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Old November 03, 2009, 12:23 PM
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British English: cena

Is it correct if I use the word "supper" in British English instead of "dinner". Is this a word commonly used or "dinner" would be more suitable?

Thanks
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Old November 03, 2009, 12:33 PM
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Originally Posted by irmamar View Post
Is it correct if I use the word "supper" in British English instead of "dinner". Is this a word commonly used or "dinner" would be more suitable?

Thanks
Oh Dear. English society.

Supper is less formal than dinner, but always in the evening.

Upper classes have
breakfast;
lunch (midday);
Tea (16.00-17.00) Cup of tea with a cake or sandwich,
Dinner, (formal evening meal) or Supper (less formal)


Working Classes have
breakfast,
dinner (midday),
Tea (evening meal, usually large)

No supper


Today, the distinction between the classes is not so clear. I have friends who say they are eating their tea at 19.00, others who are eating their dinner at the same time. Not many people would use Dinner for the midday meal.

I myself never eat tea, I just drink it.

To answer your question, supper is OK for some, but not understood by others. Dinner would always be understood as the evening meal.
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Old November 03, 2009, 12:49 PM
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But you said that working classes took dinner at midday, don't they take lunch?. What's the difference between dinner at midday and lunch?

If I said dinner (cena) to a worker, could it be confused with a dinner at midday?

By the way, I'm a worker, but I take lunch and dinner, never tea

And does somebody "eat" tea?
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Old November 03, 2009, 12:55 PM
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Quote:
Originally Posted by irmamar View Post
But you said that working classes took dinner at midday, don't they take lunch?. What's the difference between dinner at midday and lunch?
No difference, but working classes do not use the word 'lunch' It is dinner, at midday

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Originally Posted by irmamar View Post
If I said dinner (cena) to a worker, could it be confused with a dinner at midday?
Yes, although in context possibly not

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Originally Posted by irmamar View Post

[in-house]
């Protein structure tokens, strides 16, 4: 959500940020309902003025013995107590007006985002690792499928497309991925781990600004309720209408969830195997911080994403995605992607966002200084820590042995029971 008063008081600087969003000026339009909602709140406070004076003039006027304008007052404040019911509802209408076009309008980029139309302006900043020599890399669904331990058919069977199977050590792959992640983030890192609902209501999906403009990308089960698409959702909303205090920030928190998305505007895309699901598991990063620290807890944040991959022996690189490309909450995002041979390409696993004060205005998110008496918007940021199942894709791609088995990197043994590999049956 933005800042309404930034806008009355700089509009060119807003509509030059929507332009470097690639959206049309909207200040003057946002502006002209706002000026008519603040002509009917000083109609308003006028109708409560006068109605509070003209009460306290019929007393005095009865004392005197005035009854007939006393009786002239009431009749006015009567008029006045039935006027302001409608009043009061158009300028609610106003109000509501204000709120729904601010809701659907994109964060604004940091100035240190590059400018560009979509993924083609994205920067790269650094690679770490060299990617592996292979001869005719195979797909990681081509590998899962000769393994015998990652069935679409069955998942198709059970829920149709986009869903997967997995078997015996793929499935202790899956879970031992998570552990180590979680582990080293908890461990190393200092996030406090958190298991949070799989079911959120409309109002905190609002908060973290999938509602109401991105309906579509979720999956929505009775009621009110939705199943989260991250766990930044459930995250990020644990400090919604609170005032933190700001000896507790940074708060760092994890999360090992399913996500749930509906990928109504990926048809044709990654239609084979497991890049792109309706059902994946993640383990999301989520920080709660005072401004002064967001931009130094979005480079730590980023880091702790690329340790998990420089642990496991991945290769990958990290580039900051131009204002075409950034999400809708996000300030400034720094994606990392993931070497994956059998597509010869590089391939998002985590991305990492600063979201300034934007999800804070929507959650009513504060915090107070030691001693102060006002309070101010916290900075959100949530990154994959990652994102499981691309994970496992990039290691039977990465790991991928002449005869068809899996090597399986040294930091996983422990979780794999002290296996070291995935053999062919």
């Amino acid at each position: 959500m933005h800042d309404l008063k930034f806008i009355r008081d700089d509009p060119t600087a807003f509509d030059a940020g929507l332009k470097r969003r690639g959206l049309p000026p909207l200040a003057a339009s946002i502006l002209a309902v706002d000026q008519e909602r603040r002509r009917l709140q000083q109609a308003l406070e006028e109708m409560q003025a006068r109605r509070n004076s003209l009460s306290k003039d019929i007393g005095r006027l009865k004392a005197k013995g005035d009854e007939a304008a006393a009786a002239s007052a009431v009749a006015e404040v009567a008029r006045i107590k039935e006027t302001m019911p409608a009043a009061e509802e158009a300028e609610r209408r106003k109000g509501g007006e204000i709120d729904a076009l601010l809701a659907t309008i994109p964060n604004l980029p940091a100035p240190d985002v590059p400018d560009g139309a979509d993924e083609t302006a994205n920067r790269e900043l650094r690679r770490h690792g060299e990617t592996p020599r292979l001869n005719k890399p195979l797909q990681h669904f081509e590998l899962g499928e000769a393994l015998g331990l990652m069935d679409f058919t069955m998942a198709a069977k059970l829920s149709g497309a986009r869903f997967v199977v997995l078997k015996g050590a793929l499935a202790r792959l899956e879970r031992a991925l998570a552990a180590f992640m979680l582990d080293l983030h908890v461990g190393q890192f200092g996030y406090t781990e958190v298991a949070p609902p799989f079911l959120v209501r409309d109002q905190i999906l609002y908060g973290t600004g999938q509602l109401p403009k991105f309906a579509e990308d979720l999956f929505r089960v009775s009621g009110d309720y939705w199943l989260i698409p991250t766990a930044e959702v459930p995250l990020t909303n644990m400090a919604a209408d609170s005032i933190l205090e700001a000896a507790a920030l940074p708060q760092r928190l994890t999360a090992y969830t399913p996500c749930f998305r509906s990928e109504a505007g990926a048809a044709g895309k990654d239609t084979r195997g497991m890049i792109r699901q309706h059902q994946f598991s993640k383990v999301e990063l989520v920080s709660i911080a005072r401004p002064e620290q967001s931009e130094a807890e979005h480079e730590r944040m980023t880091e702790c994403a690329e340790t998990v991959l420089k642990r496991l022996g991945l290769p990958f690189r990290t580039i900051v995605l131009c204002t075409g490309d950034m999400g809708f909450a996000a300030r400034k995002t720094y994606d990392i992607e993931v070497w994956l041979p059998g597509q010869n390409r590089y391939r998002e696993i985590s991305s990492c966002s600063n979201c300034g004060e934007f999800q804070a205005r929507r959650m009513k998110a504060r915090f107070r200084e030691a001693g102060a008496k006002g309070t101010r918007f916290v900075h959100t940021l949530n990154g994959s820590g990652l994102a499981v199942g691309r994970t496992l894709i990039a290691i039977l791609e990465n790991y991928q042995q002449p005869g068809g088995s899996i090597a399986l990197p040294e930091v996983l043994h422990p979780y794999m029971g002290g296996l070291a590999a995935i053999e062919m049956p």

By the way, I'm a worker, but I take lunch and dinner, never tea
Then you are confused.

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Originally Posted by irmamar View Post
And does somebody "eat" tea?
As I said above, Workers say 'Tea' for their evening meal. Upper classes say 'Tea' for a drink late afternoon. Tricky.
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Old November 03, 2009, 01:05 PM
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Ok, thank you again

And no, I'm not confused, not with tea
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Old November 03, 2009, 04:33 PM
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Quote:
Originally Posted by Perikles View Post
breakfast;
lunch (midday);
Tea (16.00-17.00) Cup of tea with a cake or sandwich,
Dinner, (formal evening meal) or Supper (less formal)
desayuno (6 -8am)
almuerzo (12 -2pm)
once (5-6pm)
comida (8-9pm) (cena (more formal 8-10pm))

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I myself never eat tea, I just drink it.
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Old November 04, 2009, 01:26 AM
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That's interesting, I thought it was five o'clock tea

Chileno, what you say "once" we say "merienda". But that word is curious. Do you know its origin? Is this an English word?
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Old November 04, 2009, 01:50 AM
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Originally Posted by irmamar View Post
That's interesting, I thought it was five o'clock tea
Jaja. Es como lo del sastre rico. Si no hubiera dicho Kate Fox que todavía hay ingleses que tomen la merienda, diría yo que es sólo una costumbre de hace décadas, pero he descubierto que es mejor creerla.
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Old November 04, 2009, 06:43 AM
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Quote:
Originally Posted by irmamar View Post
That's interesting, I thought it was five o'clock tea

Chileno, what you say "once" we say "merienda". But that word is curious. Do you know its origin? Is this an English word?


I was going to explain that one, but I decided not to. And now you are asking. This is funny, as you will discover soon enough...

When Spain dominated South America, the soldiers would like in the afternoon to take (drink) some "aguardiente", but as you can imagine it was forbidden. The word aguardiente has eleven (once) letters so they would cue themselves at around 5 to 6pm for a drink.
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Old November 04, 2009, 10:18 AM
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Quote:
Originally Posted by chileno View Post


I was going to explain that one, but I decided not to. And now you are asking. This is funny, as you will discover soon enough...

When Spain dominated South America, the soldiers would like in the afternoon to take (drink) some "aguardiente", but as you can imagine it was forbidden. The word aguardiente has eleven (once) letters so they would cue themselves at around 5 to 6pm for a drink.
That's curious! Thanks, Chileno
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